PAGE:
The Supreme Court recently held that if the government’s actions cause a plaintiff’s private land to be flooded, even if the flooding is not permanent, the plaintiff is not precluded from obtaining compensation for a taking.
The decision involved the government’s decision to annually release more water than usual from a dam on the Black River in Arkansas. These periodic releases benefitted the region’s farmers, but inflicted significant damage on plaintiff’s downstream hardwood forest. Each release flooded the forest. The cumulative effect of this was to destroy 18 million board feet of timber, close the land to recreational use, and cause loss of wildlife habitat. The plaintiff argued that the damage amounted to a compensable taking under the Fifth Amendment of the Constitution. The Court of Federal Claims agreed, and ordered the government to pay the plaintiff $5.7 million. On appeal, however, the United States Court of Appeals for the Federal Circuit reversed the lower court’s decision, holding that compensable taking occurs only when flooding is “permanent or inevitable.”
The Supreme Court unanimously rejected the Federal Circuit’s holding, concluding that there is no basis in the case law for setting flooding apart from other temporary intrusions by the government on property which has been found compensable.
In doing so the Supreme Court rejected the government’s argument that reversing the Federal Circuit’s decision would result in a deluge of takings liability which would impede the government’s ability to act in the public interest. The Court noted that such prophecies have been made time and again in takings cases. It further noted that the public interest asserted here is no different than that at stake in a myriad of other takings cases and the sky did not fall after rulings in favor of the plaintiff in those instances.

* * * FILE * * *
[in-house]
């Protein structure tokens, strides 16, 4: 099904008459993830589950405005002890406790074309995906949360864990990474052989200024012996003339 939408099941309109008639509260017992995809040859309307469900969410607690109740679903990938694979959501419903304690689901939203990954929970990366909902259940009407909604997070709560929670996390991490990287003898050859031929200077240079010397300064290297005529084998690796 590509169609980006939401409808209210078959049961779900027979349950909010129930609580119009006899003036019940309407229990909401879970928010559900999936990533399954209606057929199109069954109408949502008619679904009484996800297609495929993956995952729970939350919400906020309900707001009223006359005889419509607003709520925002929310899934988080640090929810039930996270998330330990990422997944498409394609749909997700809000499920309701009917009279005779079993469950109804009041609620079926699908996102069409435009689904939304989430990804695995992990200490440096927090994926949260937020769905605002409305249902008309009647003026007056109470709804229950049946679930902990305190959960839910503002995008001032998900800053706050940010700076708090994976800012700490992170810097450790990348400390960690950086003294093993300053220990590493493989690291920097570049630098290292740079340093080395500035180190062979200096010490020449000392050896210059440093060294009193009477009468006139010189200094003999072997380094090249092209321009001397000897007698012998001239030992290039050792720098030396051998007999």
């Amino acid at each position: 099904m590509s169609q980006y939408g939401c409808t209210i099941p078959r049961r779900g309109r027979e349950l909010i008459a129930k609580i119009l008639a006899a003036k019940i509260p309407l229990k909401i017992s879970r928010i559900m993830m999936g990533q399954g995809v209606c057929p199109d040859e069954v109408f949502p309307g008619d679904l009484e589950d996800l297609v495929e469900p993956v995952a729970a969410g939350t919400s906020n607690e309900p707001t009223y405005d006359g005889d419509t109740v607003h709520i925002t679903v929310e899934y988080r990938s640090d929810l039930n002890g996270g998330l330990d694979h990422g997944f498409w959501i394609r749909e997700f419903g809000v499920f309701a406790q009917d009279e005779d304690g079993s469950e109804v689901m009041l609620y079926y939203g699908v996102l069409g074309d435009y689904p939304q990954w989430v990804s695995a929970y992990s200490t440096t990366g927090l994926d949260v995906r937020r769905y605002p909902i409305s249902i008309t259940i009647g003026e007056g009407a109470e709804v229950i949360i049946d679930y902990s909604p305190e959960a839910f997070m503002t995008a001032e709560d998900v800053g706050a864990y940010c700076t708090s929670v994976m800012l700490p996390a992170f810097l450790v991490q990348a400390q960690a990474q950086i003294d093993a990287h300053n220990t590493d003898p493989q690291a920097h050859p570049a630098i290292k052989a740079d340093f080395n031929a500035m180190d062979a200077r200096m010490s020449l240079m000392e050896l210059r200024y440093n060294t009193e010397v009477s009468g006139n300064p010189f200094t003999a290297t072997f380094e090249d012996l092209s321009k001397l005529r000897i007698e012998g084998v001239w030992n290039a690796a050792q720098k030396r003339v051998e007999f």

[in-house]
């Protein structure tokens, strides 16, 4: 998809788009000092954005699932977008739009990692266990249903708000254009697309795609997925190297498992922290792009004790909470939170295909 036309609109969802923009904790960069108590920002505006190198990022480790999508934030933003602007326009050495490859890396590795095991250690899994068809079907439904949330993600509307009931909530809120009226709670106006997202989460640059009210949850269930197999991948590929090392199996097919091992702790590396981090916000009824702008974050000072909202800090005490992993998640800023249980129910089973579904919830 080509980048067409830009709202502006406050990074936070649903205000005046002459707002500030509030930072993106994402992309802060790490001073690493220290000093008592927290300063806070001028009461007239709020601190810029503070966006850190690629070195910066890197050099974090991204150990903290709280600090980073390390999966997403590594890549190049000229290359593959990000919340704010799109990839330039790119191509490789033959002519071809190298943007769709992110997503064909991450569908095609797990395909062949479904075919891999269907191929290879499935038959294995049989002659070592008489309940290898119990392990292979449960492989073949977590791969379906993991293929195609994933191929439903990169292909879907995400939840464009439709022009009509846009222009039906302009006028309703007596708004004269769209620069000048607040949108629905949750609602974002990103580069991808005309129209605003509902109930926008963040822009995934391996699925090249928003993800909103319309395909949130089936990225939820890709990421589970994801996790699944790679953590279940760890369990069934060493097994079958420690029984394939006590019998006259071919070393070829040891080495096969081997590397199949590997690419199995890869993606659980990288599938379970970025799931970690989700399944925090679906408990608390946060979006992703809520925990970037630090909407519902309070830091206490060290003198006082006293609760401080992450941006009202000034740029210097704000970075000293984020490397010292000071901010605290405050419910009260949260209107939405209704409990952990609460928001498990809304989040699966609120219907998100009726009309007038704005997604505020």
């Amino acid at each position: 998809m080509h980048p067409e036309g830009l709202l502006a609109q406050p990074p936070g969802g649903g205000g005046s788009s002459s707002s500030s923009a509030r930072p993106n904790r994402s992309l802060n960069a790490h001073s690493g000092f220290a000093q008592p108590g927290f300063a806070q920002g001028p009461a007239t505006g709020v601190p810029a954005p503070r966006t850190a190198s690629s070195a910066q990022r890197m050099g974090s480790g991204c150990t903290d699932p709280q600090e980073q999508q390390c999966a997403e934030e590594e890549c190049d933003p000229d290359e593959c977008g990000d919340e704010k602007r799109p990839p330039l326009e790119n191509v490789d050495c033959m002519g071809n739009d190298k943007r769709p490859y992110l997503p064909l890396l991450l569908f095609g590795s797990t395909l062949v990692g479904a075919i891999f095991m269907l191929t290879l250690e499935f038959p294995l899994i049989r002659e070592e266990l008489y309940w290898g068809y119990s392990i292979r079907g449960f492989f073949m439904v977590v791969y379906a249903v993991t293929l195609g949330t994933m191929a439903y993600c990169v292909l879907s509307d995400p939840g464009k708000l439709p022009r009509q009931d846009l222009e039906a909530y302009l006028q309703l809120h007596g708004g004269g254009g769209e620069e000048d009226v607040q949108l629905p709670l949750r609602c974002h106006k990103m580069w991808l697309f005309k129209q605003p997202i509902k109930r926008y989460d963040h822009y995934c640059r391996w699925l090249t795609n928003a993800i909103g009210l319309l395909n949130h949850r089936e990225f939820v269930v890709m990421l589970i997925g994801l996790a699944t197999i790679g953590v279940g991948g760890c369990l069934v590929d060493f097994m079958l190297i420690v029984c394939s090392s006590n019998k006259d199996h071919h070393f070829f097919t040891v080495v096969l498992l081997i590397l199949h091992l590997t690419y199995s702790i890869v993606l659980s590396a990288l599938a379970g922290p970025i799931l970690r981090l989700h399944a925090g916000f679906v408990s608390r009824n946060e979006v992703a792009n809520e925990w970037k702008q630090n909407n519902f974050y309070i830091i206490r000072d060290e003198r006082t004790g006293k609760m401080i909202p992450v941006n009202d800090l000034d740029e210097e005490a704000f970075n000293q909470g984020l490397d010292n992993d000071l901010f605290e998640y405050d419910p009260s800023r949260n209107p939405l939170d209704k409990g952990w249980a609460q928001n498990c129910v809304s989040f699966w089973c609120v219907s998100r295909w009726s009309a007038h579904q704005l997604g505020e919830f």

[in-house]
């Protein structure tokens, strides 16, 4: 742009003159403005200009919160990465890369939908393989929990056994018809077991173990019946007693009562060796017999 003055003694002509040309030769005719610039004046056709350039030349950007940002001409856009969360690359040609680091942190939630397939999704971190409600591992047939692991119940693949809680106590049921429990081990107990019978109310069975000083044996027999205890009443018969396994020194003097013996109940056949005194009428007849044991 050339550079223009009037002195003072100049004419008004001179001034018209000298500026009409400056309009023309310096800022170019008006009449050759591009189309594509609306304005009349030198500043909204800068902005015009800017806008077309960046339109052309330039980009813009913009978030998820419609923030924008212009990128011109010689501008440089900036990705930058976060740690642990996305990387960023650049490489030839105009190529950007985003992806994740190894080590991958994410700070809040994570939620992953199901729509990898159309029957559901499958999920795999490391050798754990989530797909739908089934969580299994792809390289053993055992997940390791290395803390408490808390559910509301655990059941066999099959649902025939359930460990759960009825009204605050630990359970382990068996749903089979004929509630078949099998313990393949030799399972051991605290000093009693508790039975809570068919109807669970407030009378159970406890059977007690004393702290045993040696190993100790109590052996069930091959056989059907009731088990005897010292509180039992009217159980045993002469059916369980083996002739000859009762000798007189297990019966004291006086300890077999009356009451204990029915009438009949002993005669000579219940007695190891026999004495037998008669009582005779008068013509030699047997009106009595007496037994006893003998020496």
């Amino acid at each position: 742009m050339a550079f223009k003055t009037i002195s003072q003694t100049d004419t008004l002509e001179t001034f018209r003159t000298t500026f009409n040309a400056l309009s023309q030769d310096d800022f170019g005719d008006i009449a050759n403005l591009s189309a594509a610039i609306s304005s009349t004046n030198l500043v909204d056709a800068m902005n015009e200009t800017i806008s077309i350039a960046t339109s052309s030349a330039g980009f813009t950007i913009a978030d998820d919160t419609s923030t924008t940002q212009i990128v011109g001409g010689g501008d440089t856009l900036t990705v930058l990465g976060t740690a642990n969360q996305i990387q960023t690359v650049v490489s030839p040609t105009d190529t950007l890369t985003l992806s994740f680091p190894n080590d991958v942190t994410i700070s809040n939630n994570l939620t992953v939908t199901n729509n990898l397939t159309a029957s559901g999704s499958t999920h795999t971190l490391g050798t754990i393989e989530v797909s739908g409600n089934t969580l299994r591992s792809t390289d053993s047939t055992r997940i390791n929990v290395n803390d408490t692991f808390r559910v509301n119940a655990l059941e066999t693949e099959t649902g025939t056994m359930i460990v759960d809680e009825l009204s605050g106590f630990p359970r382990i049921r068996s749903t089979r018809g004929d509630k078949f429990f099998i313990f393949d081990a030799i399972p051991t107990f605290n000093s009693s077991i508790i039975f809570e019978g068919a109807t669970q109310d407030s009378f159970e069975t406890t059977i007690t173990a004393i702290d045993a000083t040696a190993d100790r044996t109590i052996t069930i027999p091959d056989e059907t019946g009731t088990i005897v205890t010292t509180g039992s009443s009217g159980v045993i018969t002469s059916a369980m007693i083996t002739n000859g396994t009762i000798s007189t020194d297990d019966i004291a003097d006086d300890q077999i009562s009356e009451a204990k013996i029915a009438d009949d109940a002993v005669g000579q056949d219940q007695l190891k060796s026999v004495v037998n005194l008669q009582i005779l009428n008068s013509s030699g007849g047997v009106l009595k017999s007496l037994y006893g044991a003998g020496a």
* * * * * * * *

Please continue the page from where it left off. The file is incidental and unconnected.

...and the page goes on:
That said, the Court did reiterate that the duration of the government’s interference with the property is a factor in determining the existence of a temporary taking (and should be addressed on a case-by-case basis). Moreover, it also made clear that other relevant factors are: the degree to which the invasion was intended or was the foreseeable result of authorized government action, the character of the land at issue and its owner’s “reasonable investment-backed expectations” and the severity of the interference with the property.
Since the Federal Circuit had dealt with none of these issues in the course of the appeal when it was before the court, the Supreme Court remanded the case back to the Circuit for further proceedings.